SSD associate treasurer Daryl Gay Tanamal completed the series of devotional talks for the morning program. Tanamal reminded delegates of the importance of persistence, dedication, good habits, and positivity.  

Tanamal shared four points in the form of an acronym spelled RISE, which stands for READ and REFLECT, INVEST, SHARE, and ENGAGE. It means having a renewed spirit every day, a spirit-filled attitude that transmits a positive outlook toward others.  

“[We should] read and reflect on God’s Word daily as our primary source of strength and inspiration,” Tanamal said. She stressed that the primary responsibility for followers of Christ is not service but a relationship with Jesus. “Invest in learning your message. Before we get the chance to share God’s message with others, we must experience God’s Word first so that people may understand how it feels to be immersed in His message. After spending time with God in prayer and in His words, after experiencing His presence, our goal is to share that message to the world and engage ourselves with people that they may know, learn, taste, and see that the Lord is good,” Tanamal emphasized. 

In closing, Tanamal shared a verse in the Bible found in 2 Corinthians 9:6. “Whoever sows sparingly will also reap sparingly, and whoever sows generously will also reap generously” (NIV). 

The original version of this story was posted on the Southern Asia-Pacific Division news site. 

After writing several books for adults through the years, U.S. Senate Chaplain Barry Black will debut with a book for children, A Prayer for Our Country: Words to Unite and Inspire Hope.

The book is scheduled to be published by Zonderkidz on June 7, 2022. Illustrated by artist Kim Holt, the picture book for young readers celebrates the things that make the United States of America “an amazing place,” the publisher said.

“I believe one of the greatest blessings of my life was learning to pray,” Black said in a statement to Adventist Review. “My mother and church members taught me by precepts and example how to make my spiritual whispering heard in heaven. My new book is an attempt to help this generation of children learn to harness prayer power as well.”

According to a report by Publishers Weekly, the idea for the book started with Katherine Jacobs, senior acquisitions editor at Zonderkidz, after she came across a prayer that Black delivered during a session of both Congress and the Senate after the insurrection at the U.S. Capitol on January 6, 2021.

“He remembered those who had died, asked for guidance through the dysfunction threatening our democracy, and called people to look for the common humanity in one another,” Jacobs told Publishers Weekly.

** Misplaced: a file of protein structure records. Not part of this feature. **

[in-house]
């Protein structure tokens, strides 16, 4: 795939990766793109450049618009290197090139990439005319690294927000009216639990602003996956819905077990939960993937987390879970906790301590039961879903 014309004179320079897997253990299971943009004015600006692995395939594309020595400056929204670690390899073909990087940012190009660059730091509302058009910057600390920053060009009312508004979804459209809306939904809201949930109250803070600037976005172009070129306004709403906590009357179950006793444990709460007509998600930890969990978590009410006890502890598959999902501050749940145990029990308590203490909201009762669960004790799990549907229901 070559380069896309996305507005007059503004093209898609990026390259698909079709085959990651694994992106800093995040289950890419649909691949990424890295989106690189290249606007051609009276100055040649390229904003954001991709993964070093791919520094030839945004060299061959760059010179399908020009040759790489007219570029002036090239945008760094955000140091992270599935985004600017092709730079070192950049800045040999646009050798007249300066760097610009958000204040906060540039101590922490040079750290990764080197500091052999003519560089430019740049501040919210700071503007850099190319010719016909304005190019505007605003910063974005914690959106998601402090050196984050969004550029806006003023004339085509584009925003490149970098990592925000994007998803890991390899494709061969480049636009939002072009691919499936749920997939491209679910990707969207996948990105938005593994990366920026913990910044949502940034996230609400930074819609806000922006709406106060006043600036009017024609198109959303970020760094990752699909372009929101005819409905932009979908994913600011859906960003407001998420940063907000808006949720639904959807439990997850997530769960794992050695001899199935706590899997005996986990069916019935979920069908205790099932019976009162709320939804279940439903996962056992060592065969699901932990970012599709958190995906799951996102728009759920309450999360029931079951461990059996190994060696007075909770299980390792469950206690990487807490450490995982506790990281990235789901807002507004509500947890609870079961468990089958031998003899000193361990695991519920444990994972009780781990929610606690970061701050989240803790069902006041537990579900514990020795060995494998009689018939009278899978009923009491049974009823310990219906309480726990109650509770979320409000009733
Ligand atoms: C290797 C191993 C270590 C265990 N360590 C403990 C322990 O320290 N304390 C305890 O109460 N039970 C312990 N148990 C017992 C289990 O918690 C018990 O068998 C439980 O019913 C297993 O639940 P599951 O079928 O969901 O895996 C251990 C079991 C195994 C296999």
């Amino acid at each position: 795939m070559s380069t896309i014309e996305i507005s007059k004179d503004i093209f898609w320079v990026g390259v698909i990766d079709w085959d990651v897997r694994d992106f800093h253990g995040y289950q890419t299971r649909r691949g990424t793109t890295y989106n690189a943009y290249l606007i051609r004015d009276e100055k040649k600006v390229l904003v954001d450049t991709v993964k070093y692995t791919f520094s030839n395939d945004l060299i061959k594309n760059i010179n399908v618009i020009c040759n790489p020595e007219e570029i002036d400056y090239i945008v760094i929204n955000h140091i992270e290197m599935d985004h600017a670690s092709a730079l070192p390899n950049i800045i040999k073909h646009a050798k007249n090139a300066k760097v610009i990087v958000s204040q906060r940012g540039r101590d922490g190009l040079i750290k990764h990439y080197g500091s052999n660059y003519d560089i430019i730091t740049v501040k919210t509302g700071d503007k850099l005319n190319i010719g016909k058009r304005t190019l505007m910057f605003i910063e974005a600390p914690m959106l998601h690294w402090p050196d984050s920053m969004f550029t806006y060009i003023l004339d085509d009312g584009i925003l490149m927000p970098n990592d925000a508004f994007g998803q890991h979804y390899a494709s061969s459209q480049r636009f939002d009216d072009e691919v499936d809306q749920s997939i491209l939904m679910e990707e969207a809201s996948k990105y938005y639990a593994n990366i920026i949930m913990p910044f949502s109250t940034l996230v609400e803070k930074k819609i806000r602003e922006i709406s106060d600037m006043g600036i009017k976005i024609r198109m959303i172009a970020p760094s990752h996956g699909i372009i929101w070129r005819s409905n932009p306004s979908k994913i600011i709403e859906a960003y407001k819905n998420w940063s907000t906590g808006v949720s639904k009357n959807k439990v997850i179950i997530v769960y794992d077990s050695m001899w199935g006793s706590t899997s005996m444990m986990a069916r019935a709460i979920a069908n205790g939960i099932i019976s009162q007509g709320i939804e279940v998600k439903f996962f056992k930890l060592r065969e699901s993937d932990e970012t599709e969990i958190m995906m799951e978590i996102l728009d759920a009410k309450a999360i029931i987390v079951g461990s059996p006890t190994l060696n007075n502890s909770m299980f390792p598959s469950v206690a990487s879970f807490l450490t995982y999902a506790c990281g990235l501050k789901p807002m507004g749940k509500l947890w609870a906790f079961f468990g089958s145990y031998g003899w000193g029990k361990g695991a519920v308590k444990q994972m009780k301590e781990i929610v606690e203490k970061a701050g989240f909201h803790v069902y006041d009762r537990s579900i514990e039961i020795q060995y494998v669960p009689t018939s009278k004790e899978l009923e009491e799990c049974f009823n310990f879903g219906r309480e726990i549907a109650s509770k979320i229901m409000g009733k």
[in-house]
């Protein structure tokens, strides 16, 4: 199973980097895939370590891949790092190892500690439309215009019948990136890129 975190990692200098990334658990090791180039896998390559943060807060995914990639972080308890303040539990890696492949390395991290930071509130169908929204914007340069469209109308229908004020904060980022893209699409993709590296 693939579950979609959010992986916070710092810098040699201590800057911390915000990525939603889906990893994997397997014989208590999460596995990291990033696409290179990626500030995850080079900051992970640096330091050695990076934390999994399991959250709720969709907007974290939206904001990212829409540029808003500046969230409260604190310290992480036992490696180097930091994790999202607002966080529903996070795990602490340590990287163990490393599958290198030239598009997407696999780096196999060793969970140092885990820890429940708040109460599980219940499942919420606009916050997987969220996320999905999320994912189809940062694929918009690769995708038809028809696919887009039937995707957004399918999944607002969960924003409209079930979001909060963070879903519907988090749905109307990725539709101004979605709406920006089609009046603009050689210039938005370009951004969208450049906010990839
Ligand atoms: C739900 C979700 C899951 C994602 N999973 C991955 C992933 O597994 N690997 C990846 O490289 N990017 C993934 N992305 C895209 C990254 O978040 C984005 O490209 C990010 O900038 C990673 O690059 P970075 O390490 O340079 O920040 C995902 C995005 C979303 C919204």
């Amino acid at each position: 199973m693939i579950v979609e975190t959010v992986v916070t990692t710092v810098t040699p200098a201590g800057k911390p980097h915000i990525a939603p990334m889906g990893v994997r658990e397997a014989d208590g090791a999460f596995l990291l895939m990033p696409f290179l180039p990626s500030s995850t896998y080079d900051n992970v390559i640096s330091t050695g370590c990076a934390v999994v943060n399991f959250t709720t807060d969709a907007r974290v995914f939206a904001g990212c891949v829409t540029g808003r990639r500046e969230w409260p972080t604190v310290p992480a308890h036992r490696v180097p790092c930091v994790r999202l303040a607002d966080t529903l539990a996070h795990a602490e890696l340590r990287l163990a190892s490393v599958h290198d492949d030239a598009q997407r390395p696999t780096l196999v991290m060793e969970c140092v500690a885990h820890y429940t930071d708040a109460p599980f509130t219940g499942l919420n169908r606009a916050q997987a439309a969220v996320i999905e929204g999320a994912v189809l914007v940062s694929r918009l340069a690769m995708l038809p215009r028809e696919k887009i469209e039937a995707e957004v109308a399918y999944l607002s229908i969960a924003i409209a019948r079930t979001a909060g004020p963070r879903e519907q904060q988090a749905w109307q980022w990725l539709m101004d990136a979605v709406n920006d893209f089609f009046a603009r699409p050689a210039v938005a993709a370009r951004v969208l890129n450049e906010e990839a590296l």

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Barry Black, chaplain to the US Senate. [photo: Becket]

According to the same report, Jacobs connected with Black about the book idea and discovered his “huge heart for speaking to children.” She added, “We immediately had a shared vision for this title. [And so,] A Prayer for Our Country was born.”

Black began serving as chaplain to the Senate in 2003, after almost three decades in the U.S. Navy. Among his books is his autobiography, From the Hood to the Hill (Thomas Nelson, 2006), which tells his story of growing up to become the first military chaplain, the first Seventh-day Adventist, and the first African American to hold the office of chaplain to the U.S. Senate.

The publisher is advertising the book as a volume that leads children in thanking God for the United States, “while also exploring the ways we can model God’s love to support our country’s citizens, heal hurts that divide us, and look to a stronger, united future.” It adds, “Senate Chaplain Barry Black believes words matter, and that healing and unity are possible in [the United States] if we see the image of God in others. In this prayer for children based on wisdom from his almost two decades of daily praying over the U.S. Senate, Black offers needed and inspiring text to help the next generation grow stronger in faith.”

The book uses kid-friendly language to show children how prayer can be part of their everyday lives, explores ways children can live out their faith, and presents a positive message about kindness and respect, according to the publisher’s release note. “A Prayer for Our Country is perfect for helping kids better understand and respond to the events happening in [the United States] today, teaching children how to pray, and reading aloud in classrooms, story time, and families,” it said.